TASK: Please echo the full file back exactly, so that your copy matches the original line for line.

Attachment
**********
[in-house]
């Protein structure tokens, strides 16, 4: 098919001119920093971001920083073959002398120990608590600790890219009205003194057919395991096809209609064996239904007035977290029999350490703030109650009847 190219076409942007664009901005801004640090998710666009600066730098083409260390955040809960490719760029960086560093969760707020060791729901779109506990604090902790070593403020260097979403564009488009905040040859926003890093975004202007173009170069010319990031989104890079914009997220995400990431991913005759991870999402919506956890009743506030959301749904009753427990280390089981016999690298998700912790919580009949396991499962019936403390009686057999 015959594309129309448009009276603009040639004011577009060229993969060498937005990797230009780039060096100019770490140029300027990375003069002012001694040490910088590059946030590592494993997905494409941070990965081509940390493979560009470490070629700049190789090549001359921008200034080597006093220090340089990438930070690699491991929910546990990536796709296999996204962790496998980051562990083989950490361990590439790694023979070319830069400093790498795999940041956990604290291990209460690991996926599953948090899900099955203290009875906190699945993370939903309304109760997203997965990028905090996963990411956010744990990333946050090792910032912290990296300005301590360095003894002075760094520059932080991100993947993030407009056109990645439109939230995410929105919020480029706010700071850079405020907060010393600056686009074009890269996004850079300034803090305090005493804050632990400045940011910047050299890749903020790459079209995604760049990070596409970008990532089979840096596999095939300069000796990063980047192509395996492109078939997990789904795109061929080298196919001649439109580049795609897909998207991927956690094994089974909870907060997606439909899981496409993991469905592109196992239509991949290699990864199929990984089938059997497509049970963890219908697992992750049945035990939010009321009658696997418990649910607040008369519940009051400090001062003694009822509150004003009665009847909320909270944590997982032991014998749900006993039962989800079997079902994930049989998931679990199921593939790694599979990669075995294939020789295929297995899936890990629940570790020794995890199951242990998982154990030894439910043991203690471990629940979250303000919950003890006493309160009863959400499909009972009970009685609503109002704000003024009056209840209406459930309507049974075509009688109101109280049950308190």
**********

[in-house]
């Protein structure tokens, strides 16, 4: 098919001119920093971001920083073959002398120990608590600790890219009205003194057919395991096809209609064996239904007035977290029999350490703030109650009847 190219076409942007664009901005801004640090998710666009600066730098083409260390955040809960490719760029960086560093969760707020060791729901779109506990604090902790070593403020260097979403564009488009905040040859926003890093975004202007173009170069010319990031989104890079914009997220995400990431991913005759991870999402919506956890009743506030959301749904009753427990280390089981016999690298998700912790919580009949396991499962019936403390009686057999 015959594309129309448009009276603009040639004011577009060229993969060498937005990797230009780039060096100019770490140029300027990375003069002012001694040490910088590059946030590592494993997905494409941070990965081509940390493979560009470490070629700049190789090549001359921008200034080597006093220090340089990438930070690699491991929910546990990536796709296999996204962790496998980051562990083989950490361990590439790694023979070319830069400093790498795999940041956990604290291990209460690991996926599953948090899900099955203290009875906190699945993370939903309304109760997203997965990028905090996963990411956010744990990333946050090792910032912290990296300005301590360095003894002075760094520059932080991100993947993030407009056109990645439109939230995410929105919020480029706010700071850079405020907060010393600056686009074009890269996004850079300034803090305090005493804050632990400045940011910047050299890749903020790459079209995604760049990070596409970008990532089979840096596999095939300069000796990063980047192509395996492109078939997990789904795109061929080298196919001649439109580049795609897909998207991927956690094994089974909870907060997606439909899981496409993991469905592109196992239509991949290699990864199929990984089938059997497509049970963890219908697992992750049945035990939010009321009658696997418990649910607040008369519940009051400090001062003694009822509150004003009665009847909320909270944590997982032991014998749900006993039962989800079997079902994930049989998931679990199921593939790694599979990669075995294939020789295929297995899936890990629940570790020794995890199951242990998982154990030894439910043991203690471990629940979250303000919950003890006493309160009863959400499909009972009970009685609503109002704000003024009056209840209406459930309507049974075509009688109101109280049950308190």